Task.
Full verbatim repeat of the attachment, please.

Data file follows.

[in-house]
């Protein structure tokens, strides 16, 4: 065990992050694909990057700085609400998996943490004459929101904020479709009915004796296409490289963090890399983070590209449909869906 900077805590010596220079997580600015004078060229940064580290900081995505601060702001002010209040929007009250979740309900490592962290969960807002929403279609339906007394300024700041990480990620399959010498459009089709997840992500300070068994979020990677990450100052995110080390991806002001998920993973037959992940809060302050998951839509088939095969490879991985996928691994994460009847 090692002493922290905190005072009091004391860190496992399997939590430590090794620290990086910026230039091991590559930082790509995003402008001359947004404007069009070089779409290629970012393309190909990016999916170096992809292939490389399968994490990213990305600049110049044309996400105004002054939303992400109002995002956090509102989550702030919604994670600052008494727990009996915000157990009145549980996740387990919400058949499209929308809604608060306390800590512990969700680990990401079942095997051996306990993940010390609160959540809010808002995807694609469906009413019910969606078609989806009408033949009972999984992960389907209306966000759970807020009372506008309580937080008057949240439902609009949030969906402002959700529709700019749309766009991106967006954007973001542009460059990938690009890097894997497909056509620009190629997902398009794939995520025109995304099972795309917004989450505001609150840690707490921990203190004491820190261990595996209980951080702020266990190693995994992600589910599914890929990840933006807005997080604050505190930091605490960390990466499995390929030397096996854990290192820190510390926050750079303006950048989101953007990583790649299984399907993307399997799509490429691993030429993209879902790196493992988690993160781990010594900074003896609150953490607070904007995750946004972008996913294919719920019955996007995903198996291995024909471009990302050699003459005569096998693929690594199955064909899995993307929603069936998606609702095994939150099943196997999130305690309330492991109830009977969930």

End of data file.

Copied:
[in-house]
């Protein structure tokens, strides 16, 4: 065990992050694909990057700085609400998996943490004459929101904020479709009915004796296409490289963090890399983070590209449909869906 900077805590010596220079997580600015004078060229940064580290900081995505601060702001002010209040929007009250979740309900490592962290969960807002929403279609339906007394300024700041990480990620399959010498459009089709997840992500300070068994979020990677990450100052995110080390991806002001998920993973037959992940809060302050998951839509088939095969490879991985996928691994994460009847 090692002493922290905190005072009091004391860190496992399997939590430590090794620290990086910026230039091991590559930082790509995003402008001359947004404007069009070089779409290629970012393309190909990016999916170096992809292939490389399968994490990213990305600049110049044309996400105004002054939303992400109002995002956090509102989550702030919604994670600052008494727990009996915000157990009145549980996740387990919400058949499209929308809604608060306390800590512990969700680990990401079942095997051996306990993940010390609160959540809010808002995807694609469906009413019910969606078609989806009408033949009972999984992960389907209306966000759970807020009372506008309580937080008057949240439902609009949030969906402002959700529709700019749309766009991106967006954007973001542009460059990938690009890097894997497909056509620009190629997902398009794939995520025109995304099972795309917004989450505001609150840690707490921990203190004491820190261990595996209980951080702020266990190693995994992600589910599914890929990840933006807005997080604050505190930091605490960390990466499995390929030397096996854990290192820190510390926050750079303006950048989101953007990583790649299984399907993307399997799509490429691993030429993209879902790196493992988690993160781990010594900074003896609150953490607070904007995750946004972008996913294919719920019955996007995903198996291995024909471009990302050699003459005569096998693929690594199955064909899995993307929603069936998606609702095994939150099943196997999130305690309330492991109830009977969930």